Every good story usually needs a good villain. There are also times when the villain may not be a classic Shakespearean villain or a Machiavellian character, they could just be characters who are misunderstood or characters whose actions are tied to their respective fates. So, here is a list of 9 misunderstood villains from the world of films and television.
Last Updated: 01.16 AM, Jun 21, 2021
Roy Batty - Blade Runner
Ridley Scott’s dystopian cyberpunk film was not well received upon release in 1982. Over the years it has become one of the most iconic films ever made. The android, Roy Batty, played by Rutger Hauer, is portrayed as the villain. At the end of the film, he delivered a monologue to Rick Deckard, played by Harrison Ford, which forces the audience to rethink the plot, narrative and ultimately sympathise with Roy Batty. It dwells into the ethical conundrums surrounding artificial intelligence.
John Kreese - Cobra Kai
The ultimate villain of the 80s in The Karate Kid and in the modern era in the sequel series Cobra Kai. The abusive Karate instructor and Sensei of the original Cobra Kai is a man everyone loves to hate. However, in season three of Cobra Kai, Kreese’s backstory was fleshed out and revealed the pain and tragedy he suffered when he was deployed in Vietnam as a soldier. He is in fact a person suffering from severe PTSD, something the writers might delve into in the upcoming fourth season.
Severus Snape - Harry Potter series
Severus Snape from the Harry Potter series is one of the most tragic characters ever written. Snape was always teased as a 50/50 character, eventually turned into a villain by the sixth book/film, Harry Potter and the Half-Blood Prince. It was not until the final book/movie was it revealed that Snape had a tragic story and all of his actions were in fact, justifiable. It could even be argued that he deserved to be called a hero. The late Alan Rickman was phenomenal in his role as the loyal anti-hero Severus Snape.
Luca Changeretta - Peaky Blinders
"Instead of sending you a black hand, I could've killed you in the night without knowing why. But I want you to know why, and I wanna suggest to you that we fight this vendetta with honour."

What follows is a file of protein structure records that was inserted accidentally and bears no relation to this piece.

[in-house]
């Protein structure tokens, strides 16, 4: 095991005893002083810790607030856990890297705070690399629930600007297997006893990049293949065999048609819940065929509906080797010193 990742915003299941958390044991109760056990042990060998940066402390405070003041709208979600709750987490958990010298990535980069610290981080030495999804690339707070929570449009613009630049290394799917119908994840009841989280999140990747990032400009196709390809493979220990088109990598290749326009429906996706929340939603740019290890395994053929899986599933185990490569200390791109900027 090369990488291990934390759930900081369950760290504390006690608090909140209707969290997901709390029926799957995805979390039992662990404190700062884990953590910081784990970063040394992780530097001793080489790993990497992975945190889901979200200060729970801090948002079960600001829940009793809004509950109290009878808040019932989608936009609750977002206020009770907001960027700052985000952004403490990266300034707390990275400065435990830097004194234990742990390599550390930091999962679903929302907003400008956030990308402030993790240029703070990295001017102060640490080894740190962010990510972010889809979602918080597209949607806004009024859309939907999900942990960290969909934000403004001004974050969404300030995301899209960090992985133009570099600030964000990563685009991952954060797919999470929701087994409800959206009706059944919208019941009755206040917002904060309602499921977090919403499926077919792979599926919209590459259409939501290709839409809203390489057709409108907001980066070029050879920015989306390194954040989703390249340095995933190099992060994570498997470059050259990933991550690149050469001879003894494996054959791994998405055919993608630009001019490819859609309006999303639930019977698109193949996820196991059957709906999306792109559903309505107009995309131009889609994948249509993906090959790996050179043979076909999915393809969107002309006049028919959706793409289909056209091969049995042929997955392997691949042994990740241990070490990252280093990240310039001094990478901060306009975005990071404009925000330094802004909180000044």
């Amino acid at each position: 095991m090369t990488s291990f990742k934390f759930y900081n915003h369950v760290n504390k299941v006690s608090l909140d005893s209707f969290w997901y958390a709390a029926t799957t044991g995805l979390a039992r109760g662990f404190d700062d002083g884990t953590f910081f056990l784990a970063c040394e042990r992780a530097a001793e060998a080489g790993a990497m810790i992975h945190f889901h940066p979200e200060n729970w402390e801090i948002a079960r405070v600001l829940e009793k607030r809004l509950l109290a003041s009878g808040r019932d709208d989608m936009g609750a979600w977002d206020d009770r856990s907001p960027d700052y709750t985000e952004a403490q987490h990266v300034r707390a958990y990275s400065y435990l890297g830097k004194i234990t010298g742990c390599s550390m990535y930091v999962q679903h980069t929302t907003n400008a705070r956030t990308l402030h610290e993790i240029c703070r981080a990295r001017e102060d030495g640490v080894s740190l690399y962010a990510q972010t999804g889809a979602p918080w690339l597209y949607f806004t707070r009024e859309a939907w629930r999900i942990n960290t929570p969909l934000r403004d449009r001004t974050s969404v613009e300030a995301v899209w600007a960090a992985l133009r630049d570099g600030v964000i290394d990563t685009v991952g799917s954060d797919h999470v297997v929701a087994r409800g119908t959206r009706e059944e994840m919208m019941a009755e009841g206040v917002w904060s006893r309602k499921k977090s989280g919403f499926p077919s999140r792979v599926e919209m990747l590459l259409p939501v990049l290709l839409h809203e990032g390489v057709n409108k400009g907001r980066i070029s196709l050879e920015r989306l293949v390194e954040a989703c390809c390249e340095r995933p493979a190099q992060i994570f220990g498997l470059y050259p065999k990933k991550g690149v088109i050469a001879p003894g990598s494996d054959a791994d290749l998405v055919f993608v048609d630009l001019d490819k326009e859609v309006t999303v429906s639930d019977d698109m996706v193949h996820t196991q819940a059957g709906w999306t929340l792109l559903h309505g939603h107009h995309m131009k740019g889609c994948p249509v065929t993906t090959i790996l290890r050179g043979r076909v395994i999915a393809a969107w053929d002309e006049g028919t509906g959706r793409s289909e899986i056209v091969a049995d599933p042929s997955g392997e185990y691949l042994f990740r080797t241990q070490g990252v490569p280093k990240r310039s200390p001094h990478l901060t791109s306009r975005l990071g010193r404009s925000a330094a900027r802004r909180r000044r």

Luca Changeratta was a mobster, a criminal, and the leader of a large criminal organisation - but so was Thomas Shelby, the hero of the story. Changeratta, played by Oscar winner Adrien Brody, only wanted vengeance for what Cillian Murphy’s character, Thomas Shelby, did to Changeratta’s father. Luca Changeratta conducted himself with honour and tried his best to avoid any collateral damage with his gang war with the Peaky Blinders. The line that separates the hero from the villain, in this case, is a blur.
Magneto - X-Men series
Erik Lensherr or Magneto is often the villain to Charles Xavier’s X-Men. Magneto’s motives are to keep his kind, mutants, safe from human discrimination and persecution. Of course, he took a very violent and aggressive stance for his revolution, but for a man who is a survivor of the Holocaust, being paranoid about oppression is understandable from a certain perspective.
General Zod - Man of Steel
The DC cinematic universe has had its fair share of ups and downs. However, it’s best villain to date is arguably General Zod from Man of Steel.
“I exist only to protect Krypton. That is the sole purpose for which I was born. And every action I take, no matter how violent or how cruel, is for the greater good of my people.”
Zod is a product of a flawed alien society in Krypton that has taken away the individuality of the people and their right to choose. People are given predetermined roles in society even before they are born. It is in fact an analogy for the caste system. Zod truly believed in his life’s purpose and his only mission in life was to rebuild his civilization on Earth, albeit at the expense of the human race. Michael Shannon was flawless in his portrayal as General Zod.
Gustavo Fring - Breaking Bad
A well respected entrepreneur in the society, Gus Fring however runs a criminal enterprise discreetly unlike the mobsters and gangsters seen in many films and TV shows. His feud with Walter White, was a deadly game of chess. With each passing episode it becomes murky as to who is good and who is bad. By the end of the season it’s clearly evident that Walter White is willing to cross the lines which even the supposed villain, Gus Fring, might be hesitant to. Fring’s backstory revealed that he deserves more sympathy than Walter White.
Hazel - The Umbrella Academy
An assassin sent by those who oversee space and time, Hazel evolved and became a character everyone rooted for, over the course of the first season of The Umbrella Academy. Hazel, a cold assassin who never flinched in any of his missions becomes disillusioned over the course of the season. He ultimately finds love and decides to turn a new leaf and joins Number Five and the others in the good fight.
Steppenwolf - Zack Snyder’s Justice League
The theatrical version of Justice League that released in 2017 had one of the most forgettable and generic supervillains in the superhero movie genre. The CGI design for the character was subpar, as well as his character arc. With the release of Zack Snyder’s definitive and original version of the Justice League, Steppenwolf received a much needed overhaul in both character and design. In this version he is banished by his master, the ruler of Apokolips Darkseid. His plans to conquer Earth is his desperate attempt to finally return home and win back his master’s trust. The audience is left to feel a little sympathetic towards the end after he is brutally speared through the back by Aquaman and decapitated by Wonder Woman. He is then thrown into the Boom Tube at Darkseid’s feet, who crushes the severed head with his boot.